. Lao Tzu left just 5,000 words in total, in the Tao Te Ching. No nation on earth worshipped nature as the Chinese did. If Sokei-an were to
translate the "Tao" into a Christian term, he would choose the word "love." Tao is China, Shinto is Japan. What will be the religion of America?
- Letter from Kyoto: Judo and Zen, by Georgette Kamenetz, Brown Belt. Judo is based on the traditional ju-jitsu of the old Japan.
When the samurai were prohibited from wearing swords in 1871, they also had to give up other martial arts as well. Professor Jogoro Kano,
recognizing the great human values in the principles of the declining jiu-jitsu, made a careful study of the various methods in existence.
He eliminated all maneuvers aimed at harming the opponent, refined the techniques and set the rules of fairness and courtesy. In 1882 he had completed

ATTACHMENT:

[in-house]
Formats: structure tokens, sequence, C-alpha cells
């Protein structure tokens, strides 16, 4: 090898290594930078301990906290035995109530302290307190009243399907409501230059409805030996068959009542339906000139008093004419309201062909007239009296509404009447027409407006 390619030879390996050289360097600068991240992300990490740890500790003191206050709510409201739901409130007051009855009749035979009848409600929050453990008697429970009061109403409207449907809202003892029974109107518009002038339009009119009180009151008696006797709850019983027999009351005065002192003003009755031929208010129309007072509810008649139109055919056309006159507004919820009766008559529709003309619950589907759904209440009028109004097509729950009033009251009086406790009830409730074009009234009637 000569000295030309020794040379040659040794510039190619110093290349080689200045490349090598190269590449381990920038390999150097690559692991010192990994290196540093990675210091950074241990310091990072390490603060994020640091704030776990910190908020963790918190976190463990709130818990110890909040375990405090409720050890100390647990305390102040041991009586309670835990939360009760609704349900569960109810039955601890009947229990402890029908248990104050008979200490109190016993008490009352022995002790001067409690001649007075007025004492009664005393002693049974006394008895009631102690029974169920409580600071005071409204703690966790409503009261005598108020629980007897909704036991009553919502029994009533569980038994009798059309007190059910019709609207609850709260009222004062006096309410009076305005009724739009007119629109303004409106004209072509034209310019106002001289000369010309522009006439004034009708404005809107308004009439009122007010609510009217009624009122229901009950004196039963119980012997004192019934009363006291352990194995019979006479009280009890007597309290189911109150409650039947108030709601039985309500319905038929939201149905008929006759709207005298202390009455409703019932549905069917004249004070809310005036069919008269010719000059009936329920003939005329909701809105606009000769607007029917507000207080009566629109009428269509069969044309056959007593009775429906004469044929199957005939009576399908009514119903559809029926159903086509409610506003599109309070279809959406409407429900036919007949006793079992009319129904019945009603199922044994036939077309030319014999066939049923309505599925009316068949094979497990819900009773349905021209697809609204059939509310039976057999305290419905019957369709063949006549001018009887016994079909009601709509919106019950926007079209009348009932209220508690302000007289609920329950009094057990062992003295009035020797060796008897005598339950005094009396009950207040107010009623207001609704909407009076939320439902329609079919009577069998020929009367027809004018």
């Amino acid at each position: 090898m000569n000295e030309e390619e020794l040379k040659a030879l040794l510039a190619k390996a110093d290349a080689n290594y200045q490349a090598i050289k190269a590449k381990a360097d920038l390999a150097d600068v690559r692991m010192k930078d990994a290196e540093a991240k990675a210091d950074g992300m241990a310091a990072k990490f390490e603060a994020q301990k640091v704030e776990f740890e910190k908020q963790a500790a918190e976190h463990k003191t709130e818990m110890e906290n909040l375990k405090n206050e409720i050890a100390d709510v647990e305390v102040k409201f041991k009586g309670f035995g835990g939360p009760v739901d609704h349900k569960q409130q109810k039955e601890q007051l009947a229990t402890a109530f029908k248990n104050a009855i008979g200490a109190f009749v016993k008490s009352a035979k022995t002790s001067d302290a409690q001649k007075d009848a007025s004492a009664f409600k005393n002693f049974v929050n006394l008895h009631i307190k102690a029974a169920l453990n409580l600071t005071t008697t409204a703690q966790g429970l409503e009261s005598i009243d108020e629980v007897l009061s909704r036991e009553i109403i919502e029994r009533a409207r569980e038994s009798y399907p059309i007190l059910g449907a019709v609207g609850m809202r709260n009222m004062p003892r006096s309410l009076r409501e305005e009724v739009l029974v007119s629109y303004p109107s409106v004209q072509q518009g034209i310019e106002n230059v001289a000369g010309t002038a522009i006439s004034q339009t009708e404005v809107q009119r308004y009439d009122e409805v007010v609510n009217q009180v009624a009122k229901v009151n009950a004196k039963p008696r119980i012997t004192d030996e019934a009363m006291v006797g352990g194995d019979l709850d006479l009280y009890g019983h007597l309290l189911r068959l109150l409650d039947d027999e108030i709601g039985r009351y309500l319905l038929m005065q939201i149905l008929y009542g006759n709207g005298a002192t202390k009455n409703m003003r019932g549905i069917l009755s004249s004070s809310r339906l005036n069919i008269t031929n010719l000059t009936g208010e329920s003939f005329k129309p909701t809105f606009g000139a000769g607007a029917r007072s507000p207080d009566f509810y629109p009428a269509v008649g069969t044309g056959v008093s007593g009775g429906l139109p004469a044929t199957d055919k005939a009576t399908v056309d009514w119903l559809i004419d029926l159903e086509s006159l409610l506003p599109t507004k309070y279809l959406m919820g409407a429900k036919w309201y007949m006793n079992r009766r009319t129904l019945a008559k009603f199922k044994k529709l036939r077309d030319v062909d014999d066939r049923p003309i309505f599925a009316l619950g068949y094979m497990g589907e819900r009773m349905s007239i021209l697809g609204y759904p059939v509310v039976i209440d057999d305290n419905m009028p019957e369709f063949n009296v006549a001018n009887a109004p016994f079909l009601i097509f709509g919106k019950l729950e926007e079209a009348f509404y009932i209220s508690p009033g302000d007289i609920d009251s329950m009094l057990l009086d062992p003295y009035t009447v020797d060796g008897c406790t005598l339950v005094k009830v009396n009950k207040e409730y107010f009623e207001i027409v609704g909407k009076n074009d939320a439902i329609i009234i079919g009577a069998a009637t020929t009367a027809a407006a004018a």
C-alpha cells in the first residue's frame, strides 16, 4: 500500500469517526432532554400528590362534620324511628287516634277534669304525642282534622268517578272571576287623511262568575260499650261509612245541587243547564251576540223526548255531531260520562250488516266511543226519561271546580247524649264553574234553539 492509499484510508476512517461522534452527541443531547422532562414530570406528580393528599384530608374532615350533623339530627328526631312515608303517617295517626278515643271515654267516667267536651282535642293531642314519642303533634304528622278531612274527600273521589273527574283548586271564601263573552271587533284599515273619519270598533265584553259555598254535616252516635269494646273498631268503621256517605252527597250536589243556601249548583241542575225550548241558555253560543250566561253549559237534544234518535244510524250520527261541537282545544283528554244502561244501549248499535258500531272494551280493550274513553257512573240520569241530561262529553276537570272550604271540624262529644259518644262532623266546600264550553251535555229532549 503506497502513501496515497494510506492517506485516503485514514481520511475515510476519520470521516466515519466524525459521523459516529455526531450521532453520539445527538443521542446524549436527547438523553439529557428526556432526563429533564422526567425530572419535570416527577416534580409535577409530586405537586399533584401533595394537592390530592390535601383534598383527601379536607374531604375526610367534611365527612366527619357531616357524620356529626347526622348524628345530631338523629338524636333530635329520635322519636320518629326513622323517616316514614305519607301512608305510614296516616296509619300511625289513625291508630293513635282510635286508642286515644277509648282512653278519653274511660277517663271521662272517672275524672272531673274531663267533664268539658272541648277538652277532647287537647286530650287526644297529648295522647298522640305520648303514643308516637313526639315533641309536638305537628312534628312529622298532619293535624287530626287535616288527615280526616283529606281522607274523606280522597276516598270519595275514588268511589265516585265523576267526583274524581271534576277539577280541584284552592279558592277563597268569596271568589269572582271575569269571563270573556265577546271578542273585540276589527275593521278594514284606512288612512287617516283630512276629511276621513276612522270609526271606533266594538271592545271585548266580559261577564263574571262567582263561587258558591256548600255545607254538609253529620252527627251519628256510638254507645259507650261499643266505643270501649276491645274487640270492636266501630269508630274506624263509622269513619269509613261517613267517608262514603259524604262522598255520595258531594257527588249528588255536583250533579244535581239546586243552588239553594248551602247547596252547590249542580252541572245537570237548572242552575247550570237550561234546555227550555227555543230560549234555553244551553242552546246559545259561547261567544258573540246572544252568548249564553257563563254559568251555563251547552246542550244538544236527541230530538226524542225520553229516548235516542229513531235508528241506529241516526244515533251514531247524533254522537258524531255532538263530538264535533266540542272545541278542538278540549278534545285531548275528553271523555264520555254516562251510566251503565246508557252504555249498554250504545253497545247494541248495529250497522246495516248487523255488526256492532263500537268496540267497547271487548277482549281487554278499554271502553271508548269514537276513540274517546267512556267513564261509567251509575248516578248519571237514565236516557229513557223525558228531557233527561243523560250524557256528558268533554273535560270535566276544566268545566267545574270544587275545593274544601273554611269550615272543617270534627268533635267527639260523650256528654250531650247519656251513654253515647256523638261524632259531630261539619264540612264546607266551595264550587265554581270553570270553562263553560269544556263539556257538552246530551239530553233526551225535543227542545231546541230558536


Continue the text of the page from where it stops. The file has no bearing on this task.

a system of chivalrous sport which he offered to teach to those willing to undergo self-discipline and renounce the use of brutal power. He called it
judo, which might be translated as "gentle way." This piece includes discussions of "Physical Judo," "Mental Judo," and "Way to Zen."
- Mind Stuff, by Sokei-an Sasaki. Practicing meditation is to observe your mind stuff and to separate it from your mind, to realize that mind stuff is not
your real mind.
- Cover: Abstract Drawing, by Vanessa Coward.
- Sokei-an Says: How to Put Zen Into Speech. "I am not quite ready to speak about Zen in entirely new terms, unlike those traditional in orthodox Buddhism.
It is not necessary to think in words. Philosophy tries to find the truth with words. What is Zen? How can we speak about it, using everyday words? New York is